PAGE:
Shewokis said, "We want to provide intuitive control over contact tasks, and we're also interested in strengthening the motor imagery the patients are using as they think about what they want the arm to do. Ideally, this tactile, or haptic, feedback will improve the signal from the EEG and fNIR decoder and make it easier for patients to get their prosthetic arms to do exactly what they want them to do. We are moving toward incorporating the 'brain-in-the loop' for prosthetic use and control."

O'Malley said the new technology is a big leap over what's used in existing prosthetic devices, which don't allow amputees to feel what they touch. Some state-of-the-art prostheses today use force-feedback systems that vibrate--much like the 'vibrate' mode on a mobile phone--to provide limited information about objects a prosthetic hand is gripping.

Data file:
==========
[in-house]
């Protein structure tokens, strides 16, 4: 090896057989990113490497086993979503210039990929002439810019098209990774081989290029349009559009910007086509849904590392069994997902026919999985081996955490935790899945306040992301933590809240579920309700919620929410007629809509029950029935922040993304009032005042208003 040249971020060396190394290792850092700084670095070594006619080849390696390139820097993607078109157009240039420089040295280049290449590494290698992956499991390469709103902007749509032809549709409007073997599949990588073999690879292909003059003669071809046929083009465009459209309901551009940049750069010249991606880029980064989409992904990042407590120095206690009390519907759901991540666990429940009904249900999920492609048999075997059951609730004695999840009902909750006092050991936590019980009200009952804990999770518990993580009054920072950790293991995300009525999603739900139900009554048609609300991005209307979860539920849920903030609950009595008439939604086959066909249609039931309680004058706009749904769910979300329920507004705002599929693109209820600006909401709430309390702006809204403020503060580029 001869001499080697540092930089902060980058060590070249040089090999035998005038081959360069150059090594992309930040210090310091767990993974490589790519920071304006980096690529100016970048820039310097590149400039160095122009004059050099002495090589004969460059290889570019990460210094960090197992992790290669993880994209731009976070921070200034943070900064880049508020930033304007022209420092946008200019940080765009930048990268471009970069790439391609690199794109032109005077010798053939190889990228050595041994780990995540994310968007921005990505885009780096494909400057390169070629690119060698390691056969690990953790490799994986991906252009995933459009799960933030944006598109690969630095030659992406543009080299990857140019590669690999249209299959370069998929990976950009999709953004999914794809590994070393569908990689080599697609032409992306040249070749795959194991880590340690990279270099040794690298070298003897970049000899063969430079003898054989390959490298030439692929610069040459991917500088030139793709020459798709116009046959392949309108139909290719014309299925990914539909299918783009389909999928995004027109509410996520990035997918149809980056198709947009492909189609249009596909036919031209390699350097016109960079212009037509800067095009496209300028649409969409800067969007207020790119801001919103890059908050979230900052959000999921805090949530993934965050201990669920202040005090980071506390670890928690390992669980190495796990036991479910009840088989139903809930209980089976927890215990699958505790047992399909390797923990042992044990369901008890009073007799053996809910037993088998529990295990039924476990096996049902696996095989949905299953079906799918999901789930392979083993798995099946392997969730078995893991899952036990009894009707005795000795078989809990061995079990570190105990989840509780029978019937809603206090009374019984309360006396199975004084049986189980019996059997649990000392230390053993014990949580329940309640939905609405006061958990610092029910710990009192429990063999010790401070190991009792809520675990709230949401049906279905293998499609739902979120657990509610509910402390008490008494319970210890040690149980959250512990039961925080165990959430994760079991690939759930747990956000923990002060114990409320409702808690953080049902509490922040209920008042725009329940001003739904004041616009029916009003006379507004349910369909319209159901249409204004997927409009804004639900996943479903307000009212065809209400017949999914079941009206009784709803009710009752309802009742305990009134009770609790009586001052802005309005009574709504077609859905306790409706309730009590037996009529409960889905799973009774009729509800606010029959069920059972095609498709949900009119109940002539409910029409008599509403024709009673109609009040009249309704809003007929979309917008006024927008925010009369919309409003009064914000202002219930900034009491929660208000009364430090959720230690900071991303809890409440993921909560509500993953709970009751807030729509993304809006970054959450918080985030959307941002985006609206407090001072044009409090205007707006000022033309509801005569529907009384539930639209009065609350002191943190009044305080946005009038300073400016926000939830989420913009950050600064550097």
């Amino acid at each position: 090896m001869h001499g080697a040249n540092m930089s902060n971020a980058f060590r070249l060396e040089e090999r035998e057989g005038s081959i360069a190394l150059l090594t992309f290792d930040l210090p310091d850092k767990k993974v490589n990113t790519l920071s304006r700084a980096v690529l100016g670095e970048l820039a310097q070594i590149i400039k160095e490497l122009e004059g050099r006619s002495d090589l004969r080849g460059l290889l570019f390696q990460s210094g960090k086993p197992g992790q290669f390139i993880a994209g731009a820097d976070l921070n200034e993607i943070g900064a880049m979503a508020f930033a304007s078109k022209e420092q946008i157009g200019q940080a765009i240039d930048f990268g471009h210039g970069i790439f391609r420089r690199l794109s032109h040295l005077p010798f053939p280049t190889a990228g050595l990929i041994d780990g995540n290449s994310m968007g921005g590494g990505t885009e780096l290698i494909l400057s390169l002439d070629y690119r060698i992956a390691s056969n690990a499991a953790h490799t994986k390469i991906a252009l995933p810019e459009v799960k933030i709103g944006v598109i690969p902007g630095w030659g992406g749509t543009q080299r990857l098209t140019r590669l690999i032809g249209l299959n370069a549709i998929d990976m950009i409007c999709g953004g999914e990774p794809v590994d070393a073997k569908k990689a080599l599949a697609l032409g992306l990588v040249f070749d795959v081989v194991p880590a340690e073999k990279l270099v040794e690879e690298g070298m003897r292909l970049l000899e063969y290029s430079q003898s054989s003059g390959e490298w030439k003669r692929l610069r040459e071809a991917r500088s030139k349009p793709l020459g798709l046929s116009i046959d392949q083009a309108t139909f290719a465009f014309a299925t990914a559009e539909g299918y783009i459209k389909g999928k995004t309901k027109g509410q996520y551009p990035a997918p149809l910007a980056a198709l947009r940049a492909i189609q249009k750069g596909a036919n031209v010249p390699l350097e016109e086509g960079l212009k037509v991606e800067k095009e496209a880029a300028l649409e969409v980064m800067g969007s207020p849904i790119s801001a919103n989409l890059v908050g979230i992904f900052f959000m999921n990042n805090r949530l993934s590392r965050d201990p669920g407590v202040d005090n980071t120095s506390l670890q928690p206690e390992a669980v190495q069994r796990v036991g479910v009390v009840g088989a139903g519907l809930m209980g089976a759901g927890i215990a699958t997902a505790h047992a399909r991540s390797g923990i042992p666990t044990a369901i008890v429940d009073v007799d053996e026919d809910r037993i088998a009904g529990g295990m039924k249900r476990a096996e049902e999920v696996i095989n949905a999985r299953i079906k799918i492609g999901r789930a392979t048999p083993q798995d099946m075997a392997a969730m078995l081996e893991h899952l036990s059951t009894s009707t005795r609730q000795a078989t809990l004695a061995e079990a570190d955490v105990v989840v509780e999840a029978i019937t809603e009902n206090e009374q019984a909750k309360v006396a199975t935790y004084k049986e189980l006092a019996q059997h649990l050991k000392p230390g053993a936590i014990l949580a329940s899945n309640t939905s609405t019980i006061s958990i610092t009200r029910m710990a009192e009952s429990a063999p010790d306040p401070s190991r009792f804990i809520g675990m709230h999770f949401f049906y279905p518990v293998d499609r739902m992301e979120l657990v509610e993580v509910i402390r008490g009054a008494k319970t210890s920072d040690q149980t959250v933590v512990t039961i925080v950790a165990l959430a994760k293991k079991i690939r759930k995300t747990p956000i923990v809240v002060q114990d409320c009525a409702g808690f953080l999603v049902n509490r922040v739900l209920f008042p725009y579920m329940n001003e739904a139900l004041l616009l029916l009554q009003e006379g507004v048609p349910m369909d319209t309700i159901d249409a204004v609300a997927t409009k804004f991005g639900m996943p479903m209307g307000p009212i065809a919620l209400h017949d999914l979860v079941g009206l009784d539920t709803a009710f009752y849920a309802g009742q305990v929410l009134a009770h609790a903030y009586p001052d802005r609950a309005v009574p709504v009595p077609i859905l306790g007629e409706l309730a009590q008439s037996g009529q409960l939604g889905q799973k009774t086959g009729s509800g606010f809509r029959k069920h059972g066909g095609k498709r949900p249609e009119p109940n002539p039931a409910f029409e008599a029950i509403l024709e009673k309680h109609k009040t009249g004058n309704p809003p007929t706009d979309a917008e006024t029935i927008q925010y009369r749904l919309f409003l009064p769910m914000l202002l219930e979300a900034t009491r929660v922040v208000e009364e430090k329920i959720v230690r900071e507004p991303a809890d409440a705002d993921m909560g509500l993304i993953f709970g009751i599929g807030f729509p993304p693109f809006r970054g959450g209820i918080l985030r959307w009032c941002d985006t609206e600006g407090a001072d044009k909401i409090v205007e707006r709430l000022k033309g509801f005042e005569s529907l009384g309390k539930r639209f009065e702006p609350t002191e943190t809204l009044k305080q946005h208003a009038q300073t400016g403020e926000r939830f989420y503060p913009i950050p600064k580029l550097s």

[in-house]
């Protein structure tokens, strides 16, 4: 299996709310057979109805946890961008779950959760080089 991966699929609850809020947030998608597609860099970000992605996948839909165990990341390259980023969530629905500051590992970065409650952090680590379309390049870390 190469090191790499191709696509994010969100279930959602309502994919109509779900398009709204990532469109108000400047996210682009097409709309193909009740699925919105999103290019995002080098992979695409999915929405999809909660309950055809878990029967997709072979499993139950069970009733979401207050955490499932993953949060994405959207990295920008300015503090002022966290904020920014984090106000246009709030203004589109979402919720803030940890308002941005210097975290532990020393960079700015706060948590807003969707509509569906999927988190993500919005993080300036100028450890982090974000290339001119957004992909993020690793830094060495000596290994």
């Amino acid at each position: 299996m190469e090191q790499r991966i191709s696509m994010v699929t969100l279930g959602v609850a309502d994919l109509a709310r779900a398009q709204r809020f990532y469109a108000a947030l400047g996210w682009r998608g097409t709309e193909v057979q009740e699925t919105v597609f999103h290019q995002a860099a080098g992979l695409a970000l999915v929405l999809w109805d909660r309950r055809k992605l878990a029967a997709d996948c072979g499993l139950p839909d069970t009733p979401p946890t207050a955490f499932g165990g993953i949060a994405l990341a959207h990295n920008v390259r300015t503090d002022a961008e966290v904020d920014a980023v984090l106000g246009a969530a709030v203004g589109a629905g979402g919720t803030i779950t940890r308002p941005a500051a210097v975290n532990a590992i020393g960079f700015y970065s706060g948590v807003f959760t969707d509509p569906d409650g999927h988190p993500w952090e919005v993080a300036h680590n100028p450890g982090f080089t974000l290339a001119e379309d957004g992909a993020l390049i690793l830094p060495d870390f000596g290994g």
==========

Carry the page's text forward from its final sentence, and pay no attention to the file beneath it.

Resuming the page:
"Often, these vibrotactile cues aren't very helpful," O'Malley said. "Many times, individuals simply rely on visual feedback--watching their prosthesis grasp an object--to infer whether the object is soft or hard, how tightly they are grasping it and the like. There's a lot of room for improvement."

Gillespie said, "This truly unique team has been given the opportunity to help solve the challenging problem of brain-to-machine interface. I'm excited about our breakthroughs and the promise for future results. We are approaching the dilemma with big respect for the brain/body connection and hope to discover methods to harness the body in new ways.

Sensory feedback, especially haptic feedback, is often overlooked, but we think it's the key to closing the loop between the brain and motorized prosthetic devices," he said. "These results indicate that we stand a very good chance to help amputees and also help others who may be suffering from motor impairments."

Glinert is hopeful for even broader impacts, "This research will revolutionize the control and interface of upper limb prosthetics. The work will lead to a better understanding of the role of sensory feedback in brain-computer interfaces and will lay the foundation for restoration of motor and sensory function for amputees and individuals with neurological disease."